The Bombay Stock Exchange in Mumbai. Conditions are favorable for the government's sell-off. Photo: AFP

MUMBAI – India’s plan to sell stakes in state-owned companies has received a boost as stocks trade at record highs and investment by global funds surge to the highest levels seen in seven years.

At the same time, local investors are flocking to bet on equities as alternatives when fixed-income securities and real estate offer unattractive returns.

The government set a target to raise a record 2.1 trillion rupees ($28.5 billion) from state asset sales in its annual budget in January. That fund-raising goal was set before the economic havoc to come from the pandemic and lockdowns. So far it has raised just 65.3 billion rupees ($887 million).

Now, as business and economic sentiment improves and with the expectation of a faster than forecast revival in economic activity, investors are parking more funds in equities.

The key BSE Sensex index, at 46,263, and the NSE Nifty, at 13,565, are now around historic highs.

Shares of better-managed companies such as Infosys Technologies, HCL Technologies and Asian Paints have already surged, causing investors to punt on second and third-grade companies.

Investment bankers see a confluence of favorable market conditions and the government’s need for additional funds as it spends more on programs designed to soften the blow of the pandemic. More cash is also needed for defense because of China’s incursions into the northern Ladakh area.

Investors are also betting on more initial public offerings (IPO). Burger King India, a subsidiary of the US fast food chain, traded on Monday on the first day at 138.40 rupees, compared with its sale price of 60 rupees. The price rose further on Tuesday to 166.05 rupees on the BSE.

The Ladakh standoff has created new demands on India’s budget. Credit: Handout.

Investors have gained from most of the IPOs launched this year, including listings by Happiest Minds Technologies, Route Mobile, Rossari Biotech, Chemcorn Speciality Chemicals and Gland Pharma.

The BSE PSU Index, too, has risen to 5,951, from 4,388.3 on October 15, reflecting investor interest in state-run companies, also known as public sector undertakings.

So is it a good time for the government to press ahead with its sales?

“Absolutely. Investors are going in for cyclical stocks because they are seen to reflect an economic recovery,’’ said Subhrajit Roy, executive director and head of equity capital markets at Kotak Mahindra Capital Company. 

“Stocks of state-run companies are seen as pro-cyclical and several of them are seen to be inexpensive.’’

Air India has been put on the market, with Tata showing interest. Image: AFP

Still, several such companies including banks are trading much below their 52-week highs because of indifferent performance. State-run banks are saddled with high levels of bad loans and may need government help to recapitalize.

Should the government delay sales of some of these companies to get a better price?

“It’s difficult to get the best price either as a seller or a buyer,’’ said Roy. “They’ll do well to leverage the current situation and begin making some sales.’’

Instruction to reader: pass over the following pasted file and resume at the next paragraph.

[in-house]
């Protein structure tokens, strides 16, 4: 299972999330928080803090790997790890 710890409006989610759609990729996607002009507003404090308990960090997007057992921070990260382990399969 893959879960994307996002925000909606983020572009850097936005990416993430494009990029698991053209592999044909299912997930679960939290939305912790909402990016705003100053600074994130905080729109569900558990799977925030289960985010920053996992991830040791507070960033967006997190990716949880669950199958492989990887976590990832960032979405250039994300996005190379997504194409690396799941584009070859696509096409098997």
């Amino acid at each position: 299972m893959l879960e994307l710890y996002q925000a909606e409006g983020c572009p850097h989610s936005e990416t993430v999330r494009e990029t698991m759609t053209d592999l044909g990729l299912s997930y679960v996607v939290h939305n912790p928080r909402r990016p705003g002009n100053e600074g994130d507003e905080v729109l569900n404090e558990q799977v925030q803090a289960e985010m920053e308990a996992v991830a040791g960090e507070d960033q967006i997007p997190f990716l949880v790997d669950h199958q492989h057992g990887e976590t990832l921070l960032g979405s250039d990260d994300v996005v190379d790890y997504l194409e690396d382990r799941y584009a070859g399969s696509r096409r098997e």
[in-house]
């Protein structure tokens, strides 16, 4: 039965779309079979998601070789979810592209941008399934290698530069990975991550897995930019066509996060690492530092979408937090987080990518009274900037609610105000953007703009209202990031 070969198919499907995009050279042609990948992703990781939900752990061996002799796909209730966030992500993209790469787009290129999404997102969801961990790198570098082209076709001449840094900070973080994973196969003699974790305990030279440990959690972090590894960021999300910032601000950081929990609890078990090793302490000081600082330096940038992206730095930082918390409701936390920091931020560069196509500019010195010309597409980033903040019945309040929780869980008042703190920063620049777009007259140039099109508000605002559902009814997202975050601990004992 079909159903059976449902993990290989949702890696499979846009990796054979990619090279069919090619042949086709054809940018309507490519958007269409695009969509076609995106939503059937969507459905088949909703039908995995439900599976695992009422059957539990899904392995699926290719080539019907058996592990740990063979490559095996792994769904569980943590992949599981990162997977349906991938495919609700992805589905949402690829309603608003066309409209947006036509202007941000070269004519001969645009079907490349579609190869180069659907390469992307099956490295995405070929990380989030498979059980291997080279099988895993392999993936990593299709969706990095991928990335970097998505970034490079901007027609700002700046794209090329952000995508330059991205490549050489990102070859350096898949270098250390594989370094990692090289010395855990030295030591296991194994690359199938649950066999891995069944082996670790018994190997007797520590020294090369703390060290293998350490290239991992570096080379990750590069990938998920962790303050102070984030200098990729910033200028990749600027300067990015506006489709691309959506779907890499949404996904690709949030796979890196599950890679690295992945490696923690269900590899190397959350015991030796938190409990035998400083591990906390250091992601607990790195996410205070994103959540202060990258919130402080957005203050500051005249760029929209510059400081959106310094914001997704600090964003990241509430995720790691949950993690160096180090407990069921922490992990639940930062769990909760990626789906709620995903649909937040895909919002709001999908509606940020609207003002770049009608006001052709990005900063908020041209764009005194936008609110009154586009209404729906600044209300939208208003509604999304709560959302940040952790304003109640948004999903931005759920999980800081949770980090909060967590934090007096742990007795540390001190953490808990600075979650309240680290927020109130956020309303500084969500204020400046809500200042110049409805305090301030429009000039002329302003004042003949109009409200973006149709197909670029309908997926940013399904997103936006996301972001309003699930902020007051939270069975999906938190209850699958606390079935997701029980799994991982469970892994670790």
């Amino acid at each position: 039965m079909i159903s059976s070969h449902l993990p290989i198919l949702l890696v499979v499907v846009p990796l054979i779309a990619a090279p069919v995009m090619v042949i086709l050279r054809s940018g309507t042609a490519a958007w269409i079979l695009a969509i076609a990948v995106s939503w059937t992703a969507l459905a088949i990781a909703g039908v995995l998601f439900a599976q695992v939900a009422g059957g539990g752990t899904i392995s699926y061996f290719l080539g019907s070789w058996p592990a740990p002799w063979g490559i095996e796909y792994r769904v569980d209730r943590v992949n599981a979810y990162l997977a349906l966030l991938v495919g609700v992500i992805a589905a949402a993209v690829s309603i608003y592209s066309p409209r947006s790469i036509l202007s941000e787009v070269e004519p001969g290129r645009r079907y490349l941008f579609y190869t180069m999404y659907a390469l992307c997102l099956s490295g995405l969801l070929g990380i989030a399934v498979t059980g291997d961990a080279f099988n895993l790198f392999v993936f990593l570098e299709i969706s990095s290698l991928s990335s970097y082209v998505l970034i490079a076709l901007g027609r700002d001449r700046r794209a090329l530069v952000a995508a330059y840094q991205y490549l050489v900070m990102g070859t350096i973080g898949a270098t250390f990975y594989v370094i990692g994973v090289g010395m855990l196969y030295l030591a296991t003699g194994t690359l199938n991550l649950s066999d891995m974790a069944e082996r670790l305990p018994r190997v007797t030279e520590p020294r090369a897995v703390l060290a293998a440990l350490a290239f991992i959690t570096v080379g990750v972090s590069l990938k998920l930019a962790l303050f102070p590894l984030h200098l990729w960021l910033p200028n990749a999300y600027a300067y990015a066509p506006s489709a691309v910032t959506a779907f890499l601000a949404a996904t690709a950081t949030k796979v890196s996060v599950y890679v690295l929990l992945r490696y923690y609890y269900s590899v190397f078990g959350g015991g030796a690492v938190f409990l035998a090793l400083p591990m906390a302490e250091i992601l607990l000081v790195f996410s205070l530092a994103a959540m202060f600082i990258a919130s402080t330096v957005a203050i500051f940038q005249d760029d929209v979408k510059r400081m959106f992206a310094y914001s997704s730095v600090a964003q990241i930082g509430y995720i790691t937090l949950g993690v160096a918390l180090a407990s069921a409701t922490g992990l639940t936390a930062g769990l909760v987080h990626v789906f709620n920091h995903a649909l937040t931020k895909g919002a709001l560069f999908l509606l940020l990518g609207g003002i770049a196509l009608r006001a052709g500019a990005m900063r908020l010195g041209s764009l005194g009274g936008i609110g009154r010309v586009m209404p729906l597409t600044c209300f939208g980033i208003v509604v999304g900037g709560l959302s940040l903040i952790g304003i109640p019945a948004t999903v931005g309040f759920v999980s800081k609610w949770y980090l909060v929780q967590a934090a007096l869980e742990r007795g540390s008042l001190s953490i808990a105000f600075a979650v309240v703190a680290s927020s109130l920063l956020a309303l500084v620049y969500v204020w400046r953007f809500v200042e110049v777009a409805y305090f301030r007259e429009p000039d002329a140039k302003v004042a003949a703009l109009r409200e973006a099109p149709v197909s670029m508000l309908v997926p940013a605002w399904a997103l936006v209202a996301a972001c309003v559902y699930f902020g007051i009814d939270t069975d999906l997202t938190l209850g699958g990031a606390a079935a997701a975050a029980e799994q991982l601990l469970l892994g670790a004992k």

Still, the government will do well to initiate measures to improve their financial performance and efficiency if it is to eventually fetch their due worth, say investment bankers.

Typically, it is mainly large and institutional investors who bid in the government stake sale done through a stock exchanges window.

The government on Monday approved the sale of its 63.75% holding in Shipping Corp of India (SCI), setting in motion the process of the share sale. SCI, the country’s largest shipping company, owns tankers, bulk carriers, containers, offshore vessels, coastal and passenger services, dry docking and a shipbuilding consultancy. SCI closed today at 85.90 rupees, near its year high of 89.95.

Besides the sale of smaller stakes, the government is also involved in selling controlling stakes in companies such as the national carrier Air India and Bharat Petroleum Corp Ltd (BPCL), a leading oil marketing company.

On Monday, one of India’s biggest business houses, Tata, expressed interest in bidding for Air India, along with other bidders. A high-powered government committee has also begun vetting bids for the sale of 52.98% in BPCL.

In the year ended March 2020, the government was able to raise 503 billion rupees selling stakes in state-run companies, about half its target of about one trillion rupees. The government later lowered its target to 650 billion rupees but couldn’t meet it.

A woman talks on a mobile phone in front of a logo of the Bombay Stock Exchange (BSE) in Mumbai, India on 23 May 2019. Photo: Himanshu Bhatt/NurPhoto via AFP

Reports suggest the government may also push ahead with sales of stakes in Life Insurance Corp of India, New India Assurance Co and GIC Re – all in the insurance business – to bridge the shortfall.

Since April, the government has sold 14.8% of Hindustan Aeronautics, raising 49.24 billion rupees ($668 million) and 12.82% of Bharat Dynamics for 7.71 billion rupees. Additionally, it has sold shares in Mazagaon Dock Shipbuilders for 4.43 billion rupees, RITES for 1.73 billion and SUUTI for 2.21 billion.

Hitting the 2.1 trillion rupees target by the end of March may be a tall order, but the timing seems to be right for the government to cash in on the for now favorable market conditions.